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Meryl K. Evans

Ezine Writing Tips: Beyond Once upon a Time
By Meryl K. Evans



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Fairy tales aren’t the only thing needing catchy openings

Once a upon a recent time in a galaxy not so far away, I received an e-newsletter that provided valuable dos and don’ts for email newsletter publication. Ah, something about this newsletter didn’t pull me in to read its tales nor did I take out the sword to slash my name from the e-newsletter distribution list. Happens to all who inhabit the Kingdom of the Internet; we sign up for an e-newsletter, but rarely read what we receive. These newsletters have value and appeal to me because they address an interest, help me do my job, and / or keep me on top of developments in a hobby.

After a long day of working at the castle, I’m too fatigued to read the e-newsletter. These folks throw more stones in my already heavy email box; it’s worse than Publishers Clearinghouse. How often do they send these missives? I don’t know, but it seems like every other day there is something from them.

Bullheaded Marketers and Online Naïveté

The other day, however, I clicked on the thing and opened it. Suddenly, the plot thickened and I caught myself heeding the call. What was different? Why did I open this newsletter when so many others had been shooed to the trash?

The subject line of the email, “Bullheaded Marketers and Online Naïveté” caught my attention first. The second attention-getter was the name listed in the from field, “Online Spin.” These two indicated that the content would be edgy, interesting, and even funnier than the King’s fool. It hit me that I needed to spend more time composing the subject lines for my own newsletters. A subject line that doesn’t reel in the reader like a tall tale makes the rest of the e-newsletter look like a waste of time.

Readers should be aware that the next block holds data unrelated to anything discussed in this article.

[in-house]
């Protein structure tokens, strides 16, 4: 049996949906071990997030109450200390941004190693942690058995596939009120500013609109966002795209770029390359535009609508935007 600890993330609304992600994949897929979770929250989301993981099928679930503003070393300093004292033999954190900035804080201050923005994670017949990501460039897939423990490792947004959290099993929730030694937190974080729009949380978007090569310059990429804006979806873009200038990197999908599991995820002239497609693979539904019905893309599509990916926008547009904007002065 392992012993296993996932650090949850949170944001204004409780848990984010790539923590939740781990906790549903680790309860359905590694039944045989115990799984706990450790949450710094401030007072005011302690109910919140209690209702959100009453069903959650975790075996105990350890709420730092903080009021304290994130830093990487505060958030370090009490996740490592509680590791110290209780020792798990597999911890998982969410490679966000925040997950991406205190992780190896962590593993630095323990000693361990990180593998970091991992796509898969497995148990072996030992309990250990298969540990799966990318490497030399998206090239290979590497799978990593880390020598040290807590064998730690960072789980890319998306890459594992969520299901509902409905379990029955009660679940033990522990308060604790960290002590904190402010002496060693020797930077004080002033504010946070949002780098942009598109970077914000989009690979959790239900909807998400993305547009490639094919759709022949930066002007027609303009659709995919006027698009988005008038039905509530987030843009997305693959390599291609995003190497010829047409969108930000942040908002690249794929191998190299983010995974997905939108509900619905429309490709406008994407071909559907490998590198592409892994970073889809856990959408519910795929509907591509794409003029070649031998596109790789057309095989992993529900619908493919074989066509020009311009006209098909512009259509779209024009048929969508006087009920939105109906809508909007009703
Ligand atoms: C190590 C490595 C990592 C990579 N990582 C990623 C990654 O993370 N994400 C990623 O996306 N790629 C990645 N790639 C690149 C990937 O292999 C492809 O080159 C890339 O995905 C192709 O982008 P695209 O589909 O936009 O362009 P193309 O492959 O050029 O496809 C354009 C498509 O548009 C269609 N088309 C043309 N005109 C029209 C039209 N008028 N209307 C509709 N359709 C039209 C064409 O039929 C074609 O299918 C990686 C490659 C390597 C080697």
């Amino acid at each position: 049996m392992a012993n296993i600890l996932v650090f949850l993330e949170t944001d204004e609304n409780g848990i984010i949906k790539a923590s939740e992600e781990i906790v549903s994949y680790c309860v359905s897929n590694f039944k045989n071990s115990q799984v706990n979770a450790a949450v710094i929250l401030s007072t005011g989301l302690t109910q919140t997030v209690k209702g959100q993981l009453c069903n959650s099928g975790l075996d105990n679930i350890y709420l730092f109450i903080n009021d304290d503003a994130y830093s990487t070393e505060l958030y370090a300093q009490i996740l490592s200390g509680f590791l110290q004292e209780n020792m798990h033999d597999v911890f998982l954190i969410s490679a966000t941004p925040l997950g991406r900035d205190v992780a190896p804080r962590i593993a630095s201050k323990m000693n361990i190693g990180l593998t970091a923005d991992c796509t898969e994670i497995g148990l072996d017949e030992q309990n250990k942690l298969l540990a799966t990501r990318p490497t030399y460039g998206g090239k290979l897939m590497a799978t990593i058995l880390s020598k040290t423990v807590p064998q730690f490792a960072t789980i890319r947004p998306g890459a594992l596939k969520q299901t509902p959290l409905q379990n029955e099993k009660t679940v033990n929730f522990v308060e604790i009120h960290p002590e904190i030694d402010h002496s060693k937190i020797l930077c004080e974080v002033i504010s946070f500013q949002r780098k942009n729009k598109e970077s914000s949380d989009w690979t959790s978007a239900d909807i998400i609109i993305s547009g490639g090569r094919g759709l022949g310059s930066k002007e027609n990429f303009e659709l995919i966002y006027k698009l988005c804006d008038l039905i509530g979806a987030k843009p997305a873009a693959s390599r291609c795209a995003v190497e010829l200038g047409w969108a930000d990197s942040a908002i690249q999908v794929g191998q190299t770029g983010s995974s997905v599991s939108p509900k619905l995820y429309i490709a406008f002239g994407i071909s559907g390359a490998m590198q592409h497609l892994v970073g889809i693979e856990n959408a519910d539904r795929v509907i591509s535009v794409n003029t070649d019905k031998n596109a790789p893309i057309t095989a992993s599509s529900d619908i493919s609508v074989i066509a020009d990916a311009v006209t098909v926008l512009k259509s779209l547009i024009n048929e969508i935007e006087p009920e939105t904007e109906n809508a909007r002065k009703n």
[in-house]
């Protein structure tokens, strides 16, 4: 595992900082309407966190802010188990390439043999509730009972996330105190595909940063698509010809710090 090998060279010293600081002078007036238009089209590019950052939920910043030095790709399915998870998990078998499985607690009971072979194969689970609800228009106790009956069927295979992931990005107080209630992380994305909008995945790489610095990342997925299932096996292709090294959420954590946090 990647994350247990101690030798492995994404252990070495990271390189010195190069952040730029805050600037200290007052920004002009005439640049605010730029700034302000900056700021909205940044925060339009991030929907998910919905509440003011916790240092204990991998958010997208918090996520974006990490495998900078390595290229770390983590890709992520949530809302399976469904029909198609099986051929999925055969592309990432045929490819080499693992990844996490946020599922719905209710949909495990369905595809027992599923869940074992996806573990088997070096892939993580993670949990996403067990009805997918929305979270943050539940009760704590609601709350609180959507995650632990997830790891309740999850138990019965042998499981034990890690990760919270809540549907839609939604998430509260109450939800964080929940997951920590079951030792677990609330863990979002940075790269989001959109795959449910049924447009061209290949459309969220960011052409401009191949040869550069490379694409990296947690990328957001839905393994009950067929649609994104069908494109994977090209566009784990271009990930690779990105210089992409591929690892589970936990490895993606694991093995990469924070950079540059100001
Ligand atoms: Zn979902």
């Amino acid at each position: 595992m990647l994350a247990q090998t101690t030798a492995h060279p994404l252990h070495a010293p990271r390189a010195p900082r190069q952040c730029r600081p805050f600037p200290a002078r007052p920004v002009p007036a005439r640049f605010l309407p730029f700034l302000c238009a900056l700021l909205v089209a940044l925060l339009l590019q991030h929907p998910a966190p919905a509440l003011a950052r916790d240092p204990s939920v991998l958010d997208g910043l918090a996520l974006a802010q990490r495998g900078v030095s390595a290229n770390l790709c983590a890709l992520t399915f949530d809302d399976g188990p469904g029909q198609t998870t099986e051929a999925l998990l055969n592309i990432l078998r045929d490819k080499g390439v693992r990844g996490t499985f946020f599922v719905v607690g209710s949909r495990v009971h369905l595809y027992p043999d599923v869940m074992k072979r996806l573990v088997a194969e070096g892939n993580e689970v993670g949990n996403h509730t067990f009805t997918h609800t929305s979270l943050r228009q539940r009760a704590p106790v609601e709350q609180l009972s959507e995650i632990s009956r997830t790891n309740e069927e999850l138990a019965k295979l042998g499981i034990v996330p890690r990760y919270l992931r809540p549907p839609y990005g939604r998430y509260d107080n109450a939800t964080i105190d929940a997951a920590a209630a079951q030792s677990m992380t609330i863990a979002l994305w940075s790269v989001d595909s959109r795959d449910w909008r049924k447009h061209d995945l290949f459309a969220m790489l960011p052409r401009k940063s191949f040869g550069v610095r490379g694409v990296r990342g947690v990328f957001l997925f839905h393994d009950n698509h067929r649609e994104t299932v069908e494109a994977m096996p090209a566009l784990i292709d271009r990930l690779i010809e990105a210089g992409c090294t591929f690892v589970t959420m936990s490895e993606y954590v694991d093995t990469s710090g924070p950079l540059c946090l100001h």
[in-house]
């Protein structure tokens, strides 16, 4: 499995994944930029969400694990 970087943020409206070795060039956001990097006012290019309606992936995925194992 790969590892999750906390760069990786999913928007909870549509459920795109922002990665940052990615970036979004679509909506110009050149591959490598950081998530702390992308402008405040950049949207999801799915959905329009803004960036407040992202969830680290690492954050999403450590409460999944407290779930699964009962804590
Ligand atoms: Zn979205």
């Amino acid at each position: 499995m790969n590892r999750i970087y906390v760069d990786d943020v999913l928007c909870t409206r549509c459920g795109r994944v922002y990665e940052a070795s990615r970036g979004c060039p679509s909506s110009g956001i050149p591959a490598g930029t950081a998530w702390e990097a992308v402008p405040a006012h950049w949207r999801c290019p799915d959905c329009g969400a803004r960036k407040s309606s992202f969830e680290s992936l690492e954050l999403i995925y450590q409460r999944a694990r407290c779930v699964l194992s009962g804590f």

The next noticeable thing was the MSN advertising banner, good news for email newsletters. King Microsoft, by advertising in an online newsletter has obviously realized the newsletter’s merit. By advertising, they validate the marketing niche of “If Microsoft is joining exclusive knights of the newsletter round table, I probably can’t afford to pass it up,” mentality. For many, however, a Microsoft endorsement is a double-edged sword. Recent MSN billing shenanigans, the Microsoft court case, and the general arrogance of the company creates a negative connotation. This negativity spreads to the Web site by association.

The rest of the e-parchment looked slick and professional. Even the opinion box has a good name, Spin Board.

Anatomy of a Bad Opening

The content, however, was another tale of woe. The headlines and section headings grabbed me by my hat, but the stories failed to deliver on the promise of edgy, interesting information. The first sentence read, “Research people out there are looking under the wrong rocks.” Huh? Even with the support of the headline, this sentence is vague. Even the all-powerful, all-knowing Merlin wouldn’t understand this mystical language.

In scanning the story and trying to discern what it was about, I still didn’t understand the article when I finished reading it. Since it didn’t tell me up front what I could expect, I tossed the newsletter into the moat. Few writers gain trust the reader’s trust only to lead them down a primrose path without revealing the destination. The lesson here is to tell readers what to expect before asking them to commit their time to an article.

A college creative writing instructor used to urge us to state clearly, in the first sentence if possible, what the story was going to be about. Hemingway begins Old Man and the Sea, “He was an old man who fished alone in a skiff in the Gulf Stream and he and gone eighty-four days now without taking a fish.” There’s no doubt that this story will be about a man trying to catch a fish. I did take away one thing from this newsletter: take extra care to develop opening sentences that bring the reader in and foretells what the rest of the tale holds.

Meryl K. Evans is the Content Maven behind the eNewsletter Journal and The Remediator Security Digest. She is also a Dear Abby marketing-style MarketingProfs' columnist, a PC Today columnist, and a Web design tour guide at InformIT. The Texan is geared up to tackle your editing, writing, and content needs. To boot, the Texan has three children and a husband in her wild and wacky world.

Ezine-Tips for January 07, 2005

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